(10/15/2014) Every night empty trucks disappear into the Brazilian Amazon, they return laden with timber. This timber —illegally cut —makes its way to a sawmills that sell it abroad using fraudulent paperwork to export the ill-gotten gains as legit. These findings are the result of a daring and dangerous investigation by Greenpeace-Brazil.


As Amazon deforestation falls, small farmers play bigger role in forest clearing
(10/14/2014) Smallholder properties account for a rising proportion of overall deforestation in Brazilian Amazon, suggesting that Brazil’s progress in cutting forest loss through stricter law enforcement may be nearing the limits of its effectiveness, finds a new study published in the Proceedings of the National Academy of Sciences.


'River wolves' recover in Peruvian park, but still remain threatened inside and out (photos)
(10/14/2014) Lobo de río, or river wolf, is the very evocative Spanish name for one of the Amazon's most spectacular mammals: the giant river otter. This highly intelligent, deeply social, and simply charming freshwater predator almost vanished entirely due to a relentless fur trade in the 20th Century. But decades after the trade in giant river otter pelts was outlawed, the species is making a comeback.


Saving Peru's sea turtles and marine birds: conservationists and fishermen partner to tackle bycatch
(10/07/2014) Marine conservationists often view fisheries as an enemy of sorts, vacuuming up fish with little thought to the long-term consequences and using equipment that also ends up killing other species, i.e. bycatch like sea turtles and marine birds. However, Joanna Alfaro Shigueto, the President of the Peruvian NGOProDelphinus and winner of a 2012 Whitley Award, has chosen a different tact.


Use of mammals still prevalent in Brazil’s Conservation Units
(10/06/2014) For as long as humans and animals have co-existed, people have utilized them as resources. Animals, and their parts, have been used for a variety of purposes, ranging from basic food to more esoteric practices such as in magical ceremonies or religion. A new study has found that the undocumented use of animals, particularly mammals, continues to occur in Brazil’s protected areas known as Conservation Units.


What makes the jaguar the ultimate survivor? New books highlights mega-predator's remarkable past and precarious future
(10/02/2014) For thousands of years the jaguar was a God, then it was vermin to be destroyed, and today it is the inspiration for arguably the most ambitious conservation effort on the planet. A new book by renowned big cat conservationist, Alan Rabinowitz, tells this remarkable story from the jaguar's evolutionary origins in Asia to its re-emergence today as a cultural and ecological symbol.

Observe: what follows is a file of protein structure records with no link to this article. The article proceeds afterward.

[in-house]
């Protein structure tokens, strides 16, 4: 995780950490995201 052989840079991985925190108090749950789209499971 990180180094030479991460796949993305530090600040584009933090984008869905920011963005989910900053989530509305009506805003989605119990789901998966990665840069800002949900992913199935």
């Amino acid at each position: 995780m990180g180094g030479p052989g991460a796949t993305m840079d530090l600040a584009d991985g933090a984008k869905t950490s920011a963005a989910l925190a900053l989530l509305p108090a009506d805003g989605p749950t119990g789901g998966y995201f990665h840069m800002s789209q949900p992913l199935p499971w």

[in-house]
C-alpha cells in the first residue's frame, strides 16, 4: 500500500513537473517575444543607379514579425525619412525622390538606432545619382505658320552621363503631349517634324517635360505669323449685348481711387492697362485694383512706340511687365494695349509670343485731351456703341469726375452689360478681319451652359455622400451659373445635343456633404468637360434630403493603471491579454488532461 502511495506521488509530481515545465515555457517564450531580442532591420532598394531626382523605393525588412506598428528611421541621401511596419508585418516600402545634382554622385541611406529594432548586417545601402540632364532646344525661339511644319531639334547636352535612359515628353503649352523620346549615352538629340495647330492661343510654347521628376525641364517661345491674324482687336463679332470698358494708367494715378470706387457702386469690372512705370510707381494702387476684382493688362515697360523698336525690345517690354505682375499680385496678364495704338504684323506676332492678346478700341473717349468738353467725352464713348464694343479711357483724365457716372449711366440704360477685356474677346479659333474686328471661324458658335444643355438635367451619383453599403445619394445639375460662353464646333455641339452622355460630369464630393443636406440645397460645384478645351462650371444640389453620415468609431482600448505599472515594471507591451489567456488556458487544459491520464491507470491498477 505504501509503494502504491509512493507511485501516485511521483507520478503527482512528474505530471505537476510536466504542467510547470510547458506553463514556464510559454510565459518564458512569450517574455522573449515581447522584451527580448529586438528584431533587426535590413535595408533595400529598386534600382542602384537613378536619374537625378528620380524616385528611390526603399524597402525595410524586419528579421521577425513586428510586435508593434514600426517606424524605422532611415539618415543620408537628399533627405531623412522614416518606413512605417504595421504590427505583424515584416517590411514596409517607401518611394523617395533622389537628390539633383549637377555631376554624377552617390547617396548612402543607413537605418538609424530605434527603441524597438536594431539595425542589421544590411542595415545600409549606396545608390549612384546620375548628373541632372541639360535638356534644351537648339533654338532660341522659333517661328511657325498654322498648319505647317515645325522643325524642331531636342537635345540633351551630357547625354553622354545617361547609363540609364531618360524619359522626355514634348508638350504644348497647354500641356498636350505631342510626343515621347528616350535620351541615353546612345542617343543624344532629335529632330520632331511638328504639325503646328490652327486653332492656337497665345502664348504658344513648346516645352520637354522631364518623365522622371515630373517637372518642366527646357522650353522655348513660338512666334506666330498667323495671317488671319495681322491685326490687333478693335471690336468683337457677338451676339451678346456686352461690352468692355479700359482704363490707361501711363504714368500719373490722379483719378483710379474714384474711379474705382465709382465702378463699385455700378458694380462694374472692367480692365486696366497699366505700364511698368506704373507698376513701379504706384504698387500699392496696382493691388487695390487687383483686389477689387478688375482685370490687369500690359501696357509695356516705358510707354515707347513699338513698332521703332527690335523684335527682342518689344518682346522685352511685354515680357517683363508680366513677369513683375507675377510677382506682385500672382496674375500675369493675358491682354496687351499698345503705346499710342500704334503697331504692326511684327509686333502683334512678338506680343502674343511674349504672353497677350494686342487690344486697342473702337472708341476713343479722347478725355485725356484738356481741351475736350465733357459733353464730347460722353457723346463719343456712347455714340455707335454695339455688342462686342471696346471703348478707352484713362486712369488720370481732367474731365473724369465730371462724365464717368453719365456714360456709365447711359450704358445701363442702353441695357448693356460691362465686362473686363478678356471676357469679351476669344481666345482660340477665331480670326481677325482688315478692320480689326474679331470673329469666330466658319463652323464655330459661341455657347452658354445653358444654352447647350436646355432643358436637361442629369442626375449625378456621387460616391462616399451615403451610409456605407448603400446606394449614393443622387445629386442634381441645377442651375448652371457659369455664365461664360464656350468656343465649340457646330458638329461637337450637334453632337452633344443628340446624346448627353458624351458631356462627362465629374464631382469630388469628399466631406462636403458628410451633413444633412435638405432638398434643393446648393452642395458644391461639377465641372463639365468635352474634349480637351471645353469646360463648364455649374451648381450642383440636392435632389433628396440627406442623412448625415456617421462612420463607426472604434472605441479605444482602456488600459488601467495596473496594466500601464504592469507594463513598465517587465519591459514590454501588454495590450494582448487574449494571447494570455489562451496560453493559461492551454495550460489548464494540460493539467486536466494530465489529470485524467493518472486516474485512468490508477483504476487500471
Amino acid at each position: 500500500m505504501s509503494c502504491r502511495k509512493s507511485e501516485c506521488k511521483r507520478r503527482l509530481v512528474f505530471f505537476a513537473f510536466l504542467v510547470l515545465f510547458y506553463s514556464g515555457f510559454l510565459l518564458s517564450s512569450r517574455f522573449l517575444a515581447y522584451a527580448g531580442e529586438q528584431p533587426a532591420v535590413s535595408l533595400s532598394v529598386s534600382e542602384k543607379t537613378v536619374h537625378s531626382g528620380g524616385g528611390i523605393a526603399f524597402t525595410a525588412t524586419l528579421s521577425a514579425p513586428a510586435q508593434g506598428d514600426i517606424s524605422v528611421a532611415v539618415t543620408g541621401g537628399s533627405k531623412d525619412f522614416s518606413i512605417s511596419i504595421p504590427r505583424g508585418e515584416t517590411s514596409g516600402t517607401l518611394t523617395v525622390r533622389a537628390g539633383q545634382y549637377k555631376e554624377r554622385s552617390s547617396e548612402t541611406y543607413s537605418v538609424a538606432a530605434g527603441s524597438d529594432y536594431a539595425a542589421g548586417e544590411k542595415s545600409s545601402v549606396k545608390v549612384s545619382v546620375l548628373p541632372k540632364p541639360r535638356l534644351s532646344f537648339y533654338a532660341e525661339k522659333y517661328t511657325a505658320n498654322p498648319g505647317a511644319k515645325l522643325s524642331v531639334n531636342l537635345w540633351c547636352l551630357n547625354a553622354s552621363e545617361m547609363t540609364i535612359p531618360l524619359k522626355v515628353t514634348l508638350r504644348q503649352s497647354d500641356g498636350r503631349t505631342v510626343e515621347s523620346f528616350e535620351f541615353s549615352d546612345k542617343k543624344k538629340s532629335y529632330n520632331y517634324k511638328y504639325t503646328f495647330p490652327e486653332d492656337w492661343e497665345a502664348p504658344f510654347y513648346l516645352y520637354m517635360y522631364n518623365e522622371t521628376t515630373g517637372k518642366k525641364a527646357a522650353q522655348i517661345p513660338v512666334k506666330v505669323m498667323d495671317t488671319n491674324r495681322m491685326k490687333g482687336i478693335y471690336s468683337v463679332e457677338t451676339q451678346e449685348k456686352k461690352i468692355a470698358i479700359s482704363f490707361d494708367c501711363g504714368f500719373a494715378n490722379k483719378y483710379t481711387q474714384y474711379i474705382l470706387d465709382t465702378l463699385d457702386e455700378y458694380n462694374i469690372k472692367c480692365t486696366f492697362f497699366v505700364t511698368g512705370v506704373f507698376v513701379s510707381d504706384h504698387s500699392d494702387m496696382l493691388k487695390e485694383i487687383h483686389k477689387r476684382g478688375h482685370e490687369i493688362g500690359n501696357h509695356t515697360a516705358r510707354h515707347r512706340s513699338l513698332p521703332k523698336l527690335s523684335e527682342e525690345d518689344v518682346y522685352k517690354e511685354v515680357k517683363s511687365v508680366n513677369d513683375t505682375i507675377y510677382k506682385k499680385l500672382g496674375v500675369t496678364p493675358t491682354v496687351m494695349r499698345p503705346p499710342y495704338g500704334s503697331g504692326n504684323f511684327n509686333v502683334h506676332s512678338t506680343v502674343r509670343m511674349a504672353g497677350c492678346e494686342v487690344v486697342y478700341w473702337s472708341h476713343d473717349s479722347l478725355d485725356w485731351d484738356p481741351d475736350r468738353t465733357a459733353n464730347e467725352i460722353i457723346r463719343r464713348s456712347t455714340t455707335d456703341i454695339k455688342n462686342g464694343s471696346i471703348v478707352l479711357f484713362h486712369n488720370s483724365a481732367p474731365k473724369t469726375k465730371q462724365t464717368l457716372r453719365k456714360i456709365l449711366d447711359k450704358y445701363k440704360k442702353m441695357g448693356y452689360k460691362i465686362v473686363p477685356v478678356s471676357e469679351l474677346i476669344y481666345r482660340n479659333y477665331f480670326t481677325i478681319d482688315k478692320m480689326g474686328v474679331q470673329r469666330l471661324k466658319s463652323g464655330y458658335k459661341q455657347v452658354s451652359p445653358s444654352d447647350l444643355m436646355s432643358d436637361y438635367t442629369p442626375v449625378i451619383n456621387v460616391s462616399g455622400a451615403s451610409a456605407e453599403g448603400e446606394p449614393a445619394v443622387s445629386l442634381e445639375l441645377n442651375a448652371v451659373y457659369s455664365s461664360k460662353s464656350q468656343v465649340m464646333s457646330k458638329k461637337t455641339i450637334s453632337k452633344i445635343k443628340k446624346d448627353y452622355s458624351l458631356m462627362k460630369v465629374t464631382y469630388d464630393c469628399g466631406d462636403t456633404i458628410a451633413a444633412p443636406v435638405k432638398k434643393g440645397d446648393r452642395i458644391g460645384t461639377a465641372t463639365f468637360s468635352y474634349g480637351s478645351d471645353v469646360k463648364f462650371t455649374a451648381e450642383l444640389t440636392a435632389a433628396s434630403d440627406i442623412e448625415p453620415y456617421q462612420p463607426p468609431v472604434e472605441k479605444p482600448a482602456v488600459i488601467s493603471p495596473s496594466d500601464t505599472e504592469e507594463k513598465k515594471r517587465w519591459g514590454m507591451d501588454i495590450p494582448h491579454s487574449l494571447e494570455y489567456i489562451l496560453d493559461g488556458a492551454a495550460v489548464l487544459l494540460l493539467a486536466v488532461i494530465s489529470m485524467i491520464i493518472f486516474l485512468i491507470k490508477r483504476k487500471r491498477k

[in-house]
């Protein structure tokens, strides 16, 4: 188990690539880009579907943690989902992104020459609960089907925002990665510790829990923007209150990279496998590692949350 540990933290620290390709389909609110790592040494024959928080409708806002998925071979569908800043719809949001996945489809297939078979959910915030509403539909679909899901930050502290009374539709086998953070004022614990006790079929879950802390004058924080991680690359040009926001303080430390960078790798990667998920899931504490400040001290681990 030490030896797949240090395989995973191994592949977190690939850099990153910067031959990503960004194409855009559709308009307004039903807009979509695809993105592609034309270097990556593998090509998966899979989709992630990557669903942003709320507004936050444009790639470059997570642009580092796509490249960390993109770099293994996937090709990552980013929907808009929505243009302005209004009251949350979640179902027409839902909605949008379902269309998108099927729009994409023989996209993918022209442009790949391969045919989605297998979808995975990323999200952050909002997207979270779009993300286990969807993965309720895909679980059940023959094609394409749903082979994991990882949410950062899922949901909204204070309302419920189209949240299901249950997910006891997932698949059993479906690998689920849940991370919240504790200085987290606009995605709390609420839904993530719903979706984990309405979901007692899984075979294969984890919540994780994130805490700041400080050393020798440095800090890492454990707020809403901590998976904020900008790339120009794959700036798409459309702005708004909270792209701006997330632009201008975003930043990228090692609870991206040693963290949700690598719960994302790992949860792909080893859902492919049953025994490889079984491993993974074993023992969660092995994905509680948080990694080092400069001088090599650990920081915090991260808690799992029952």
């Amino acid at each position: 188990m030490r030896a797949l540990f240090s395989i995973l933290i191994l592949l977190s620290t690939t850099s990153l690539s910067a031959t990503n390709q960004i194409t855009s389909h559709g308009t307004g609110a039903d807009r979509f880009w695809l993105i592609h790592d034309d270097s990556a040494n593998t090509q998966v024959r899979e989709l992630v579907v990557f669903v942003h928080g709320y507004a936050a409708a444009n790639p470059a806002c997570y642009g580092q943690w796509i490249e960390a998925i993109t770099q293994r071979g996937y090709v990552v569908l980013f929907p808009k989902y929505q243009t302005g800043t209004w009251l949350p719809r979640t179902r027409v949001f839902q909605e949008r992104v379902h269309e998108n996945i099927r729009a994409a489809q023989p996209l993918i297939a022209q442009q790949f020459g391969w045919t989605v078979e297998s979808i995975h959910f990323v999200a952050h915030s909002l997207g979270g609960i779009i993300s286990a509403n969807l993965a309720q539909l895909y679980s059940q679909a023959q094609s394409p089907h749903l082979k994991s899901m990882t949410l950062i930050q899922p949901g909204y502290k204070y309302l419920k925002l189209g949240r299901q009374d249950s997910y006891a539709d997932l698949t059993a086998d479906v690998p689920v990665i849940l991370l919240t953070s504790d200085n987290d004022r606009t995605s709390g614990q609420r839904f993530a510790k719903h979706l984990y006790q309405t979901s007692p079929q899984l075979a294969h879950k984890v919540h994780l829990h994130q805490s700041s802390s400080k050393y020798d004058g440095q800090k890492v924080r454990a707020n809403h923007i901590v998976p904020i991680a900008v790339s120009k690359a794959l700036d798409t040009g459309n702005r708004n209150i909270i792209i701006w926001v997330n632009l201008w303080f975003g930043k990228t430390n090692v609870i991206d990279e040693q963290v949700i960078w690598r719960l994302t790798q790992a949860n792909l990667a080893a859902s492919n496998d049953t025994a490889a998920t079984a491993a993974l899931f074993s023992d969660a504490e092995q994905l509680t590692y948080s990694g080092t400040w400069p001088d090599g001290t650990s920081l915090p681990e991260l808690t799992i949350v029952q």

Four countries pledge to restore 30 million hectares of degraded lands at UN Summit
(09/25/2014) In 2011, Germany and the International Union for the Conservation of Nature launched the Bonn Challenge, which pledged to restore 150 million hectares of degraded and deforested lands by 2020. Several countries have already made commitments—including the U.S.—but this week at the UN Climate Summit four more jumped on board.


'The green Amazon is red with indigenous blood': authorities pull bodies from river that may have belonged to slain leaders
(09/17/2014) Peruvian authorities have pulled more human remains from a remote river in the Amazon, which may belong to one of the four murdered Ashaninka natives killed on September 1st. It is believed the four Ashaninka men, including renowned leader Edwin Chota Valera, were assassinated for speaking up against illegal logging on their traditional lands.


Brazil's planned Tapajós dams would increase Amazon deforestation by 1M ha
(09/14/2014) A plan to build a dozen dams in the Tapajós river basin would drive the loss of an additional 950,000 hectares of rainforest by 2032 by spurring land speculation and mass migration to the region, suggests a new study published by Imazon, a Brazilian NGO.


Brazil confirms last year's rise in Amazon deforestation
(09/12/2014) Brazil's National Space Agency INPE has officially confirmed last year's rise in Amazon deforestation.


Conservationist, indigenous leader killed in plane crash in Colombia
(09/07/2014) A conservationist who worked to protect voluntarily isolated tribes in the Amazon rainforest and an indigenous leader were among ten killed in a plane crash in southern Colombia Saturday afternoon. Roberto Franco, a political scientist, and Daniel Matapi, a Yukuna-Matapis indigenous leader, died when the Piper PA-31 Navajo crashed after takeoff from Araracuara in the department of Caqueta.


Conservationists use social media to take on Peru's booming illegal wildlife trade
(09/04/2014) Illegal wildlife trafficking is thriving in Peru. But a Peruvian organization is now using a public campaign, via social media and press releases, to track and rescue illegally kept wildlife in the country. 'I have filed 47 complaints from 14 different states in Peru including hundreds of animals commercialized illegally in markets, kept as pets, and used as tourist attractions,' said Noga Shanee, Co-founder and project director of Neotropical Primate Conservation.